Locust Plague Sweeps Through East Africa: Set to Grow Even Worse

The United Nations is calling the attention to East Africa, where a swarm of locusts is causing concerns of a looming plague.
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The United Nations is calling the attention of humanitarian organizations and the international community to East Africa, where a swarm of locusts is causing concerns of a looming plague.

Earlier this week, the Food and Agriculture Organization (FAO) of the United Nations warned that nymph (infant) desert locusts have started to grow in the backcountry of Somalia and are set to develop wings in the next three weeks to a month.

At this point, the organization explained, they would constitute a threat to millions of people in the area who rely heavily on crops for food.

Several Countries’ Food Supply Threatened

According to a recent report from The Daily Mail, an estimated 360 billion locusts have already made their way from Somalia to Ethiopia and Kenya. There are concerns they could make an entry into Uganda.

Somalia itself is already neck-deep in the crisis, as all estimates point to the rebel-held area as ground zero for this impending crisis. Mark Lowcock, a humanitarian for the United Nations, however, pointed out that as soon as these locusts gain the power of flight and start to eat, they could very well grow to become the most devastating locust plague in living memory.

The Food Security and Nutrition Working Group (FSNWG), an inter-agency organization already estimates that East Africa has about 19 million people facing an acute level of food insecurity. When the locust problem reaches the next stage (hungry animals looking to eat anything), things could get much worse.

Somalia already declared a state of emergency over the problem, with Minister for Agriculture Said Hussein Iid saying last week that the food sources for millions of the country’s citizens and livestock are at risk.

The swarm of locusts, which is estimated to number some 360 billion
The swarm of locusts, which is estimated to number some 360 billion

As he explained at the time, a combination of “certain conditions” has caused the ordinarily solitary desert locusts to converge, and their movement- along with rapid reproduction- could see them consume vast amounts of forage.

As The Daily Mail further explains, the incoming crisis could see the locusts consume enough food for about 35,000 in a single day.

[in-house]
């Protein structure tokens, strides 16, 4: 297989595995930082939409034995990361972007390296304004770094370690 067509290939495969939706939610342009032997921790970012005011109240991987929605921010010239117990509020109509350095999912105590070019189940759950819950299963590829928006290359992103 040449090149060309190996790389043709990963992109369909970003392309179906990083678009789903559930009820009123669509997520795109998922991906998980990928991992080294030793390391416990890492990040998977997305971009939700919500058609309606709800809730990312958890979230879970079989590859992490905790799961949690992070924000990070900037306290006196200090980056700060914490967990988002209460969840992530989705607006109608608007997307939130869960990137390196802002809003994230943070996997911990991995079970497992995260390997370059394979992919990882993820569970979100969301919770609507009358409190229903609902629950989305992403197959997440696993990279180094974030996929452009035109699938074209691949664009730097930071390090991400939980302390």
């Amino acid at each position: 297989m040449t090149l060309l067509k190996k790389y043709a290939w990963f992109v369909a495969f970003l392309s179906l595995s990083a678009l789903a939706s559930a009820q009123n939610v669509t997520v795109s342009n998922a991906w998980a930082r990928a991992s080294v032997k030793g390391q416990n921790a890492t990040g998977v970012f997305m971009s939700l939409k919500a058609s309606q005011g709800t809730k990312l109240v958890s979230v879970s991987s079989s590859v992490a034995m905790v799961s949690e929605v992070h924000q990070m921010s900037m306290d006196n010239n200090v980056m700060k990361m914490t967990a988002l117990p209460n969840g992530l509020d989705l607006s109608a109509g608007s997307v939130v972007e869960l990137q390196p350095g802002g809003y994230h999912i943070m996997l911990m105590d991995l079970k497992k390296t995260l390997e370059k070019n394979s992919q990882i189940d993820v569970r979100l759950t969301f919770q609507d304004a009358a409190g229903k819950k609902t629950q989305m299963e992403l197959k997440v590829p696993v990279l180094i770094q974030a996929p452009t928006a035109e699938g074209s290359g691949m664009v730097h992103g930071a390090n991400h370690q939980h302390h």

While several experts have advocated for the use of aerial pesticides to control their growth and reproduction, the hotspot for the locusts is in a region held by al-Shabab, an Islamist extremist group that is known to be affiliated with al-Qaeda. Any mission that will involve aircraft flying over that region could be devastating.

Climate Change’s Effects Boost Locust Growth Worldwide

UN Secretary-General Antonio Guterres also pinned some of the blame on the planet’s increasingly dire climate change issue, pointing out at an African Union summit in Addis Ababa that increased warming in seas has led to the generation of cyclones- a perfect breeding ground for locusts.

The East African region isn’t the only area being plagued by a swarm of locusts. Earlier this month, Pakistani Prime Minister Imran Khan declared a national emergency over the insects’ proliferation, citing a need to protect the country’s crops and farmers from what has grown to become the worst locust infestation in over 20 years.

As a report from DW on the matter explains, the locusts allegedly came into the country from Iran, and have dealt a devastating blow to some of its major crops- including and especially cotton, wheat, and maize. However, the problem was especially exacerbated by a mixture of favorable weather conditions and increased knuckle-dragging by the government on the matter.

However, the consistent increase has forced the administration to sit up, and efforts are now being made to calm the problem and restore order to the country.

Robin Watson

Robin owns his own Landscape Gardening company based in the UK and has over 10 years professional experience working outdoors, creating beautiful landscapes for his clients in the UK. He is also a keen garden-grower and maintains his own fruit and vegetable gardens. He also has a level 3 Certificate in Practical Horticulture from The Royal Horticultural Society and is currently working on his first book about gardening. Contact him at

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